# For $G$ an adjoint Chevalley group, are all of $G(\mathbb Z)$'s finite-index subgroups congruence subgroups?

Let $$G$$ be an adjoint Chevalley group. Are all of $$G(\mathbb Z)$$'s finite-index subgroups congruence subgroups?
I read a theorem that states: When $$G$$ is the universal Chevalley group and it's not of type $$\operatorname{SL}_{2}$$ every finite index subgroup of $$G(\mathbb Z)$$ is a congruence subgroup (in Matsumoto - Sur les sous-groupes arithmétiques des groupes semi-simple déployés).

I've been looking for sources and results on that topic that I can learn and quote form, unfortunately, all I could find was in French.

• You are asking if a Chevally group of adjoint type has the congruence subgroup property. The answer is no, unless the Chevalley group is simply connected. The precise reference is Serre's article in Seminaire Bourbaki (volume 10) numdam.org/book-part/SB_1966-1968__10__275_0. See section 1.2 part c) of that paper. – Venkataramana Jul 11 at 0:38
• I forgot to mention that this is also in French, but the expository paper is very easy to read (and there is google translate) – Venkataramana Jul 11 at 0:55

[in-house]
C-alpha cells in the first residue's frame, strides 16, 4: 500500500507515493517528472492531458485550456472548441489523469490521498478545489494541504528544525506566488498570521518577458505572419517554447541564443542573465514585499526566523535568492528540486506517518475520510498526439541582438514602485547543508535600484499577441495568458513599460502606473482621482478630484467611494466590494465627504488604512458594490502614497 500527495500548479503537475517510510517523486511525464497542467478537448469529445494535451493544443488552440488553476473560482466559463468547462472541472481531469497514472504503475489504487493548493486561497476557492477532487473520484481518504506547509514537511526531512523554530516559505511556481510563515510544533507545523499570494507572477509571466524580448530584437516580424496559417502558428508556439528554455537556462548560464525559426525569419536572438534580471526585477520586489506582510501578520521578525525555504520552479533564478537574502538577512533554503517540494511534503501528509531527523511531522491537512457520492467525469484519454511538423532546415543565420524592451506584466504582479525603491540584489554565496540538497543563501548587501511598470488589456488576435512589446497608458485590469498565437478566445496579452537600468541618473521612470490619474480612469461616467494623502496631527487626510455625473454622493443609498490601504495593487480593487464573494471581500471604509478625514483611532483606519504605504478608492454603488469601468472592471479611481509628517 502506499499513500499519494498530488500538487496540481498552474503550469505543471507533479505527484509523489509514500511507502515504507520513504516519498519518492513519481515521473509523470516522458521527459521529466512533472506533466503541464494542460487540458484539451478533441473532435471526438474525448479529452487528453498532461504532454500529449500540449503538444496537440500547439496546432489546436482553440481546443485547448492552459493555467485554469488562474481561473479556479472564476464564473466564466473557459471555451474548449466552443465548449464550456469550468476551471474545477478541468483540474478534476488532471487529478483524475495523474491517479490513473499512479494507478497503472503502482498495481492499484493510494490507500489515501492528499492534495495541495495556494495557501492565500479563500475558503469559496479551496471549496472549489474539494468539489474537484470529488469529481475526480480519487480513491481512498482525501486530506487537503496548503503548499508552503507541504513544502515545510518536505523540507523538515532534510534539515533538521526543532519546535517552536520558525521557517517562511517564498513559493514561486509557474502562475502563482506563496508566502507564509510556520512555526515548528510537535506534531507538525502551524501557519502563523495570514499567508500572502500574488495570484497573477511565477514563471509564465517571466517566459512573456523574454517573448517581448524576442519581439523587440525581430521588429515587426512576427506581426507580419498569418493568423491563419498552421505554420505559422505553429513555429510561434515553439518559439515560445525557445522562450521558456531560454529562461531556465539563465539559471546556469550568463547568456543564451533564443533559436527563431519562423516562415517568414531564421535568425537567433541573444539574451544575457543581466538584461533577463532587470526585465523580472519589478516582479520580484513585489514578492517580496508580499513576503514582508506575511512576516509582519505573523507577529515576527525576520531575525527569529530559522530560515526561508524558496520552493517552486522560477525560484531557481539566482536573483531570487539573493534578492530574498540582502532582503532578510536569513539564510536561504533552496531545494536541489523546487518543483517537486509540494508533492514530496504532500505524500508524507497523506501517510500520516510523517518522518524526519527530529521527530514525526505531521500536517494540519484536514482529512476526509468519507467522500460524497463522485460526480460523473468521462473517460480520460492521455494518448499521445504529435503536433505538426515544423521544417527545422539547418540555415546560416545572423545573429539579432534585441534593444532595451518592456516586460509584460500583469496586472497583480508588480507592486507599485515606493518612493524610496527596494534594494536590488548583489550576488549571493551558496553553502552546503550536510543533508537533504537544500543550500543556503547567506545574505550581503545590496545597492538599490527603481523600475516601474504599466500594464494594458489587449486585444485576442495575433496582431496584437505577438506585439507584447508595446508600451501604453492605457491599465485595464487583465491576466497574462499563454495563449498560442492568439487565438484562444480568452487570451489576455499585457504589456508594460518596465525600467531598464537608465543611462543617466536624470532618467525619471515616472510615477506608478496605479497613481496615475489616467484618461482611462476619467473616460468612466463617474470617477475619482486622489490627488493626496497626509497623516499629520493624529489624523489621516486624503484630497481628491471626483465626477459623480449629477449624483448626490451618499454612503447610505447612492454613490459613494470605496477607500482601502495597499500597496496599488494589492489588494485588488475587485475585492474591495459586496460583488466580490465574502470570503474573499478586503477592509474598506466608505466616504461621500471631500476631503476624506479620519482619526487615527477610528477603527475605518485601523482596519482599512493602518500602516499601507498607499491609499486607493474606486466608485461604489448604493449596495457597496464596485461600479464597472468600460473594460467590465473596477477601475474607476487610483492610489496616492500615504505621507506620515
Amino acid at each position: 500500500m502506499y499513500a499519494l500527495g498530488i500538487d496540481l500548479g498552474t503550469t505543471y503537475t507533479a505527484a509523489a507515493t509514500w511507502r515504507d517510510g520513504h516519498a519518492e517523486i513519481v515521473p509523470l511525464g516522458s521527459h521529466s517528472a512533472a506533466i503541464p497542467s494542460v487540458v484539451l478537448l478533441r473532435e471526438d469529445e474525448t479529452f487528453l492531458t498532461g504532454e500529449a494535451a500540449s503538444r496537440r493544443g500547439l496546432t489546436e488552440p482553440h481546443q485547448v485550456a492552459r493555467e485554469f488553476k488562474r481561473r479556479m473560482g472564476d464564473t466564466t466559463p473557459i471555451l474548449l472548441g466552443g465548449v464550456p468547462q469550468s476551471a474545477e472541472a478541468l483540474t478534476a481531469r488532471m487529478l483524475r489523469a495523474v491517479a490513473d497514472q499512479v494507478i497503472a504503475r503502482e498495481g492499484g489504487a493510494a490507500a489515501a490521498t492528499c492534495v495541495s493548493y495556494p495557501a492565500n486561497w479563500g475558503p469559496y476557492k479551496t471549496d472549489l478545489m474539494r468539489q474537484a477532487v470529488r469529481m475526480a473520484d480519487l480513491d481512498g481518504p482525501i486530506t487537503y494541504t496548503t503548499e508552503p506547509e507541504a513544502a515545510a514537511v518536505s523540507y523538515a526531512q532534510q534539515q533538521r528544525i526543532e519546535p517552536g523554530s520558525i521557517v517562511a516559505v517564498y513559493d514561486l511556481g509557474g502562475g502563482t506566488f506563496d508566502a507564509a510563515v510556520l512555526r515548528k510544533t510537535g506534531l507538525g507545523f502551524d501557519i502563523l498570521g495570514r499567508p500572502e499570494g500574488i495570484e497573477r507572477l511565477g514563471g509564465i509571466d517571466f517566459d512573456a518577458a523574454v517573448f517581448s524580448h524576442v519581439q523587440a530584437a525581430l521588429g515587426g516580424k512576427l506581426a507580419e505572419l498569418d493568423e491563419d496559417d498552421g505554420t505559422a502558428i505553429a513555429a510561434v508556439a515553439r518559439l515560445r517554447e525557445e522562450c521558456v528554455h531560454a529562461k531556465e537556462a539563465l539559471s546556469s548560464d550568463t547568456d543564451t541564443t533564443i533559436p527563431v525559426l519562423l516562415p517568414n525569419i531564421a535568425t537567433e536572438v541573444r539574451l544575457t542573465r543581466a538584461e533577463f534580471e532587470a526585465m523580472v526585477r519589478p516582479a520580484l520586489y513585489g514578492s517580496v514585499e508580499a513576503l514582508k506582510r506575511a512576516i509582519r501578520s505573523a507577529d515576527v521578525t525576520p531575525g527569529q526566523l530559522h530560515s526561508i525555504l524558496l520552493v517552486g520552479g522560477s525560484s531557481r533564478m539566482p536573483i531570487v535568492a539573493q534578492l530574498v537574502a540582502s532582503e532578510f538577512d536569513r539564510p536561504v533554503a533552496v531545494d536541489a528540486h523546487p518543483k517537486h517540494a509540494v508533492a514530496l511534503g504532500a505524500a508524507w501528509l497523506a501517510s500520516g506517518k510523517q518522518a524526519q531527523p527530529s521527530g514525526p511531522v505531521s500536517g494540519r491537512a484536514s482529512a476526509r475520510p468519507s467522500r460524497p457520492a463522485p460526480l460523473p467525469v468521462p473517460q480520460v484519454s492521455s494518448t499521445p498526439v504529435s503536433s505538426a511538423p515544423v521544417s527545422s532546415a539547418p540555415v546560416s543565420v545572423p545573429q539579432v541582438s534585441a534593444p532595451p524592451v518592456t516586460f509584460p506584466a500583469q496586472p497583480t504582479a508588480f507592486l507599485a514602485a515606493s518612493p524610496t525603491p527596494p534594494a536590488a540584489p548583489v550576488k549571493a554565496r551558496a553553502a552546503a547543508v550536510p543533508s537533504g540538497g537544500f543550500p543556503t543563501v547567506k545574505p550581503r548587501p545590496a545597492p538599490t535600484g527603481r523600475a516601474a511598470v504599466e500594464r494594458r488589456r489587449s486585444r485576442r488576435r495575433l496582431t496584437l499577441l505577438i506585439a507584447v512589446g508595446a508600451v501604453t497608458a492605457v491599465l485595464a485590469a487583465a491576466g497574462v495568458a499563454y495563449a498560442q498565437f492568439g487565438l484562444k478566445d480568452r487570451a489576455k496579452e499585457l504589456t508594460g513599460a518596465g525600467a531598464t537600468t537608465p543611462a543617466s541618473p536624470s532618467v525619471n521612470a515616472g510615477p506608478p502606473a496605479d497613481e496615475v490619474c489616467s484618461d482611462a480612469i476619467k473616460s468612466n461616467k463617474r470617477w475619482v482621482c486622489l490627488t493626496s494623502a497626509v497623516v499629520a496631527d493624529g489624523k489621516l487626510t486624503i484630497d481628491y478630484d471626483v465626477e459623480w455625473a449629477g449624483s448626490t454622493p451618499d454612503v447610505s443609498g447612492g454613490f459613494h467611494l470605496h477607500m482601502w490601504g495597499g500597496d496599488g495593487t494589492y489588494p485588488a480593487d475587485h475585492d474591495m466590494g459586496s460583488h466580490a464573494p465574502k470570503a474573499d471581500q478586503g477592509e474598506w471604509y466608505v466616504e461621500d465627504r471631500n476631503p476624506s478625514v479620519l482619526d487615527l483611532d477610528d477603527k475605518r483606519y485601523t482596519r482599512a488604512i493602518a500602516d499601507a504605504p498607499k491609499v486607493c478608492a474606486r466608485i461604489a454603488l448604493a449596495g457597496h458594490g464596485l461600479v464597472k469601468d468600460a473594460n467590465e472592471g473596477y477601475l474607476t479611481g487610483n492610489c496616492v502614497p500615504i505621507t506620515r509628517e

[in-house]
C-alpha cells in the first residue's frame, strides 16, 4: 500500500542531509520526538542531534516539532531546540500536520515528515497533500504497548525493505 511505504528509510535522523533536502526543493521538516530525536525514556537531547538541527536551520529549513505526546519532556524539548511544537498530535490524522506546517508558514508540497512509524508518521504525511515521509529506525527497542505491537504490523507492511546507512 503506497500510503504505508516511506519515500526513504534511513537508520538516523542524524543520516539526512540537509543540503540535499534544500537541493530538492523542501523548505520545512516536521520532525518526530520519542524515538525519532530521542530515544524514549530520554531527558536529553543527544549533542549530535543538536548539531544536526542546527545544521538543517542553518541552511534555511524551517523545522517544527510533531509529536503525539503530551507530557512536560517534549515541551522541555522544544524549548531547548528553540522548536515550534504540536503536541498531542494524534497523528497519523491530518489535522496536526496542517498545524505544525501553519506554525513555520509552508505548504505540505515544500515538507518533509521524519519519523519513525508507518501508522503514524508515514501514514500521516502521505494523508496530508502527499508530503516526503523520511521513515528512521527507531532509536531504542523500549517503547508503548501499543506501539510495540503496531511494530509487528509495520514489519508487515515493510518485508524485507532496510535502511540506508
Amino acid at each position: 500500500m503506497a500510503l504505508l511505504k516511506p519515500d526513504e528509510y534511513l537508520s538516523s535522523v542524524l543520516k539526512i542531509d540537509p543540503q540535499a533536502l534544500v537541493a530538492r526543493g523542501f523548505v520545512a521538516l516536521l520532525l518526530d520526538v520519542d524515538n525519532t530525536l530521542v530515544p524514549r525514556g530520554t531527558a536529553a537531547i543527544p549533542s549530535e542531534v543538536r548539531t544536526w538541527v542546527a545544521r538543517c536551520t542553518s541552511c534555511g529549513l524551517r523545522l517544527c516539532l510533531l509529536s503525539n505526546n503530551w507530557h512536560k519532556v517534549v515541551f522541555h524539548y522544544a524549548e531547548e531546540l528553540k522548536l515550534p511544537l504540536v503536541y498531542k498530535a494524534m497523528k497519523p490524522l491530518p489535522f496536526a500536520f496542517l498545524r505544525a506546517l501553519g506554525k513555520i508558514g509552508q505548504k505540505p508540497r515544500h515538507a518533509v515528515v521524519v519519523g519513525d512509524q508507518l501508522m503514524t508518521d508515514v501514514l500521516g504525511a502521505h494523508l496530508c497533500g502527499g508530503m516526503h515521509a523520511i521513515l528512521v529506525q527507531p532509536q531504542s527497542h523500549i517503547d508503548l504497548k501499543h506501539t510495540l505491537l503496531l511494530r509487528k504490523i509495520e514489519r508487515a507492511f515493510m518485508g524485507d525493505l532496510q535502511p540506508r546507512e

• Venkataramana has given a concise answer known for a long time (with a reference to Serre) to the question raised in the header, though I've tried to answer another question raised about sources in English. – Jim Humphreys Jul 15 at 18:56

Chapter VI of my old Springer Lecture Notes in Mathematics 789 Arithmetic Groups (1980) is in English and gives a version of H. Matsumoto's and C. Moore's arguments for the subgroups of SL$$_n (\mathbb{Z})$$ of finite index when $$n \geq 3$$. But this account also gives some clues to the general case, where even for simply connected groups there are exceptions for imaginary fields.